Intelligent IP networks help Tencent build green data centers
Cutting-edge data-center technologies are helping Tencent to reduce its carbon footprint.
Climate change continues to grow more serious, with CO2 emissions causing a greenhouse effect that’s threatening the planet. The UN reports that to avoid serious climate change impact, global warming must be limited to 1.5ºC – a huge challenge for the global economy that will require the joint efforts of all governments and industries.
The digital economy has propelled continuous growth of the ICT enterprise economy. As world-leading ICT providers, Huawei and Tencent aim to minimize the environmental impact in their ICT products through continuous technological innovation.
Today you can upload photos to cloud photo albums, order food and anything else online, play online games, and make mobile payments, all with a few swipes of your finger. And at any one moment, China's 854 million netizens are using the services of countless data centers.
These "smokeless steel mills" are creating economic value but are also highly energy-intensive. Data centers consume an astounding amount of electricity to power the massive amounts of data they handle. Such huge power consumption means data centers are classed as an energy-intensive industry.
A total of 74,000 data centers of different types were operating in China by the end of 2019, accounting for 23 percent of the total number worldwide. Their annual electricity consumption exceeded 204.5 billion kWh, totaling 2.7 percent of total electricity consumption in China.
With the advent of 5G, the energy consumption of data centers will continue to grow, and reducing energy use and emissions from data centers will become crucial, setting the stage for the emergence of green data centers.
The Data Center White Paper issued by the China Academy of Information and Communications Technology (CAICT) and the Open Data Center Committee (ODCC) provides guidance for data center construction and outlines the need to simplify the power supply architecture of data centers.
Uninterruptible power supplies (UPS) dominate traditional data centers and their industry chain is mature. However, they offer low energy conversion efficiency. And with the rapid growth of the data center industry and soaring construction costs and energy consumption, high-voltage direct current (HVDC), which boasts high reliability and low costs, is a new choice for data center power supply systems. The HVDC + direct mains supply model can increase power supply efficiency by 94 to 95 percent. And HVDC is already widely used by large Internet firms, including Tencent, Alibaba, and Baidu.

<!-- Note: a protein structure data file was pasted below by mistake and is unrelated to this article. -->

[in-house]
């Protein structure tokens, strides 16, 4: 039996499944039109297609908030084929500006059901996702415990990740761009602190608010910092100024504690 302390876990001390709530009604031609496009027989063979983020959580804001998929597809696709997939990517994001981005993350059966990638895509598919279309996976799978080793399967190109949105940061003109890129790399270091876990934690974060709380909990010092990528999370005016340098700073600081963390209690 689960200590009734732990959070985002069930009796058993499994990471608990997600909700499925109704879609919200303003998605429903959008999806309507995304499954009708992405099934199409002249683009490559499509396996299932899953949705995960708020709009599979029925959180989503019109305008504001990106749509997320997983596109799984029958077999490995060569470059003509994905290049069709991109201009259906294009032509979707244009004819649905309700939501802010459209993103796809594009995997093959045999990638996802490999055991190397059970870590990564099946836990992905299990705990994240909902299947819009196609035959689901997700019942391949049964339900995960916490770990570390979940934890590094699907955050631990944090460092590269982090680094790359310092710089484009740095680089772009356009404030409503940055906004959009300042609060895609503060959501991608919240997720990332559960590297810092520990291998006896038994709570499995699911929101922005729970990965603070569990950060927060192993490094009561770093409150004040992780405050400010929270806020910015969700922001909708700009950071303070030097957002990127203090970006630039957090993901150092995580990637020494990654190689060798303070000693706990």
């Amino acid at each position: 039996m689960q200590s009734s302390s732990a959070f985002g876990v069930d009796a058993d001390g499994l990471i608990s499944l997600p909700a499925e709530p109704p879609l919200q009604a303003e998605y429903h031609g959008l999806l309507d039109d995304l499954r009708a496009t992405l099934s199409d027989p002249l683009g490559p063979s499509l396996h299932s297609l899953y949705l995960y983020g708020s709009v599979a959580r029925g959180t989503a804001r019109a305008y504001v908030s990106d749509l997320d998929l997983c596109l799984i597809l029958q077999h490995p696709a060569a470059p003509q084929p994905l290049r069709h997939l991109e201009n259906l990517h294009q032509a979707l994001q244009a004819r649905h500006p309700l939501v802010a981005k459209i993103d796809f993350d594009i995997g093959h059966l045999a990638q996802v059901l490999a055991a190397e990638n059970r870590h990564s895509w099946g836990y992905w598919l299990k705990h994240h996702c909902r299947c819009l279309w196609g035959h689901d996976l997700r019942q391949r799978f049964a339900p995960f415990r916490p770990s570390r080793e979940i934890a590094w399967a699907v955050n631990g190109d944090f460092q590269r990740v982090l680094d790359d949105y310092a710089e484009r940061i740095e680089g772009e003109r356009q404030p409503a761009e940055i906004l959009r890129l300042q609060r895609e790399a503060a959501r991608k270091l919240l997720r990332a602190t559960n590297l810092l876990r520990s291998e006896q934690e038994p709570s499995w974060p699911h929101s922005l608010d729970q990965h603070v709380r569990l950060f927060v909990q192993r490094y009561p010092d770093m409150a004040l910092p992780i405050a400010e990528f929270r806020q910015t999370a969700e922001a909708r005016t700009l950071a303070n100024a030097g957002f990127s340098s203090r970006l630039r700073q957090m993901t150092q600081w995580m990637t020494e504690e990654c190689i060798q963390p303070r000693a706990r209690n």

Tencent's third-generation data center power supply systems adopt a 240V HVDC + direct mains supply architecture. After energy-saving sleep mode is turned on, power supply efficiency can reach 98 percent – over 2 percent more energy-efficient than dual-channel HVDC systems and over 6 percent more energy-efficient than traditional UPS. The system overall offers at least 10-percent more energy savings, not counting the additional energy-conserving benefits from the reduction in energy used for power system cooling.
On the infrastructure side, using HVDC power supply offers higher reliability for data centers than UPS. The third-gen system also delivers significant advantages over traditional data center power supply architecture in terms of equipment investment costs and O&M.
Power supply modules on Huawei's full range of router products support HVDC power supply. They feature a magnetic field generated by a magnet and pointed grills to reduce arc intensity and quickly guide electrical discharges. This prevents arcs (sparks) so that one standby module can protect multiple active modules, improving the power supply capacity of the equipment. The change from N+N redundancy to N+1 redundancy reduces the hardware footprint by 45 percent and improves power modules' forward conversion efficiency end-to-end.